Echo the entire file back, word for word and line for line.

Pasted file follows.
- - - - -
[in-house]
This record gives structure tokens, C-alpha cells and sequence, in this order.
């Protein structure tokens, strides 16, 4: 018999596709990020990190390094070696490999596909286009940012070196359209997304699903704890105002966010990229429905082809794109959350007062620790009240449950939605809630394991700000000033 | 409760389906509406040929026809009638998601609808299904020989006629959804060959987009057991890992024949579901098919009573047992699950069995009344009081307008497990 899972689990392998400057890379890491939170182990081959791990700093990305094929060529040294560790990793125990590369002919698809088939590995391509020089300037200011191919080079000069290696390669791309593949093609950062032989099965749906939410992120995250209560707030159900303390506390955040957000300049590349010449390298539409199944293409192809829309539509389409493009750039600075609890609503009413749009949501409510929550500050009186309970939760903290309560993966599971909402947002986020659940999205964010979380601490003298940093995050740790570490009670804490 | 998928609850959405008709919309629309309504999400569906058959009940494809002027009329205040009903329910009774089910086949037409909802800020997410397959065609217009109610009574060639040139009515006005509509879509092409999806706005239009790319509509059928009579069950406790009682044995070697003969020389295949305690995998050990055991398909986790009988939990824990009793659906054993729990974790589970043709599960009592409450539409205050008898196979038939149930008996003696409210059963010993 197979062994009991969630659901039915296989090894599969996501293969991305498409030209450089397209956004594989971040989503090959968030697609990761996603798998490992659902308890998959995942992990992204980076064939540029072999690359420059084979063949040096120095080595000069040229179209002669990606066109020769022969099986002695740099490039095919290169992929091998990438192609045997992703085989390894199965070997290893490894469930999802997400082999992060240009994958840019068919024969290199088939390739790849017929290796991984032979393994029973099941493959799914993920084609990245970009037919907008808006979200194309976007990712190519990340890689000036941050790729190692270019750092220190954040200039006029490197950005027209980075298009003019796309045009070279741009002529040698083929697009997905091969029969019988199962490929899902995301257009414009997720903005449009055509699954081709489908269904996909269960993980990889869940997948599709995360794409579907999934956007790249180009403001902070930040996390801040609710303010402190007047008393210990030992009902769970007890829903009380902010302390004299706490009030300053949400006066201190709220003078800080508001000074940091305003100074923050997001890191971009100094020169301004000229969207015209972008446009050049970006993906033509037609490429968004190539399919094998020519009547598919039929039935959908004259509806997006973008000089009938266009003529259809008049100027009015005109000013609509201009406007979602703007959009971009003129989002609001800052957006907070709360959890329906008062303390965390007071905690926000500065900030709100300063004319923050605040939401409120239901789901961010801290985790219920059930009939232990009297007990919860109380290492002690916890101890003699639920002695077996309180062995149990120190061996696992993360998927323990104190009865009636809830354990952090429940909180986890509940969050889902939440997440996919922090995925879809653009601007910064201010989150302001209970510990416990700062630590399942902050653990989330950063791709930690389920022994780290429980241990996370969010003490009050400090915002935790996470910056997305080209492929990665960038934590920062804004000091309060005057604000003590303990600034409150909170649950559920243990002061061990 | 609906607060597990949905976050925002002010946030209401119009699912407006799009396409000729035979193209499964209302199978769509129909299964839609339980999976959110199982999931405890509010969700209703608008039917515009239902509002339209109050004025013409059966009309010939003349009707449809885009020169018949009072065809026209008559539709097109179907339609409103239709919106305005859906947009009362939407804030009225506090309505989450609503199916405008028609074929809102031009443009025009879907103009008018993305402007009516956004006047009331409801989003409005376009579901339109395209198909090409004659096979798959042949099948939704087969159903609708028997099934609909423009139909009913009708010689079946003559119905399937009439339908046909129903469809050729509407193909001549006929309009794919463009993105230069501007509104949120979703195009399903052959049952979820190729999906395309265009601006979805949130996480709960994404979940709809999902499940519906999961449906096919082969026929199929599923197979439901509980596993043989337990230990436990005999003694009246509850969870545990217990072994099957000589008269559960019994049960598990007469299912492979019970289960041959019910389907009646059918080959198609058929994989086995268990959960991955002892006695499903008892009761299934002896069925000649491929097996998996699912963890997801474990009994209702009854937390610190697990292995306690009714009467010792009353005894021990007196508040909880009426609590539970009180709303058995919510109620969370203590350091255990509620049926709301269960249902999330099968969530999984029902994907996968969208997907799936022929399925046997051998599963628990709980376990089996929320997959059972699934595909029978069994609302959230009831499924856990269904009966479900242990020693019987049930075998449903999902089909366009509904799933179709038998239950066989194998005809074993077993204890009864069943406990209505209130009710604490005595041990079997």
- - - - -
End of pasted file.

[in-house]
This record gives structure tokens, C-alpha cells and sequence, in this order.
């Protein structure tokens, strides 16, 4: 018999596709990020990190390094070696490999596909286009940012070196359209997304699903704890105002966010990229429905082809794109959350007062620790009240449950939605809630394991700000000033 | 409760389906509406040929026809009638998601609808299904020989006629959804060959987009057991890992024949579901098919009573047992699950069995009344009081307008497990 899972689990392998400057890379890491939170182990081959791990700093990305094929060529040294560790990793125990590369002919698809088939590995391509020089300037200011191919080079000069290696390669791309593949093609950062032989099965749906939410992120995250209560707030159900303390506390955040957000300049590349010449390298539409199944293409192809829309539509389409493009750039600075609890609503009413749009949501409510929550500050009186309970939760903290309560993966599971909402947002986020659940999205964010979380601490003298940093995050740790570490009670804490 | 998928609850959405008709919309629309309504999400569906058959009940494809002027009329205040009903329910009774089910086949037409909802800020997410397959065609217009109610009574060639040139009515006005509509879509092409999806706005239009790319509509059928009579069950406790009682044995070697003969020389295949305690995998050990055991398909986790009988939990824990009793659906054993729990974790589970043709599960009592409450539409205050008898196979038939149930008996003696409210059963010993 197979062994009991969630659901039915296989090894599969996501293969991305498409030209450089397209956004594989971040989503090959968030697609990761996603798998490992659902308890998959995942992990992204980076064939540029072999690359420059084979063949040096120095080595000069040229179209002669990606066109020769022969099986002695740099490039095919290169992929091998990438192609045997992703085989390894199965070997290893490894469930999802997400082999992060240009994958840019068919024969290199088939390739790849017929290796991984032979393994029973099941493959799914993920084609990245970009037919907008808006979200194309976007990712190519990340890689000036941050790729190692270019750092220190954040200039006029490197950005027209980075298009003019796309045009070279741009002529040698083929697009997905091969029969019988199962490929899902995301257009414009997720903005449009055509699954081709489908269904996909269960993980990889869940997948599709995360794409579907999934956007790249180009403001902070930040996390801040609710303010402190007047008393210990030992009902769970007890829903009380902010302390004299706490009030300053949400006066201190709220003078800080508001000074940091305003100074923050997001890191971009100094020169301004000229969207015209972008446009050049970006993906033509037609490429968004190539399919094998020519009547598919039929039935959908004259509806997006973008000089009938266009003529259809008049100027009015005109000013609509201009406007979602703007959009971009003129989002609001800052957006907070709360959890329906008062303390965390007071905690926000500065900030709100300063004319923050605040939401409120239901789901961010801290985790219920059930009939232990009297007990919860109380290492002690916890101890003699639920002695077996309180062995149990120190061996696992993360998927323990104190009865009636809830354990952090429940909180986890509940969050889902939440997440996919922090995925879809653009601007910064201010989150302001209970510990416990700062630590399942902050653990989330950063791709930690389920022994780290429980241990996370969010003490009050400090915002935790996470910056997305080209492929990665960038934590920062804004000091309060005057604000003590303990600034409150909170649950559920243990002061061990 | 609906607060597990949905976050925002002010946030209401119009699912407006799009396409000729035979193209499964209302199978769509129909299964839609339980999976959110199982999931405890509010969700209703608008039917515009239902509002339209109050004025013409059966009309010939003349009707449809885009020169018949009072065809026209008559539709097109179907339609409103239709919106305005859906947009009362939407804030009225506090309505989450609503199916405008028609074929809102031009443009025009879907103009008018993305402007009516956004006047009331409801989003409005376009579901339109395209198909090409004659096979798959042949099948939704087969159903609708028997099934609909423009139909009913009708010689079946003559119905399937009439339908046909129903469809050729509407193909001549006929309009794919463009993105230069501007509104949120979703195009399903052959049952979820190729999906395309265009601006979805949130996480709960994404979940709809999902499940519906999961449906096919082969026929199929599923197979439901509980596993043989337990230990436990005999003694009246509850969870545990217990072994099957000589008269559960019994049960598990007469299912492979019970289960041959019910389907009646059918080959198609058929994989086995268990959960991955002892006695499903008892009761299934002896069925000649491929097996998996699912963890997801474990009994209702009854937390610190697990292995306690009714009467010792009353005894021990007196508040909880009426609590539970009180709303058995919510109620969370203590350091255990509620049926709301269960249902999330099968969530999984029902994907996968969208997907799936022929399925046997051998599963628990709980376990089996929320997959059972699934595909029978069994609302959230009831499924856990269904009966479900242990020693019987049930075998449903999902089909366009509904799933179709038998239950066989194998005809074993077993204890009864069943406990209505209130009710604490005595041990079997």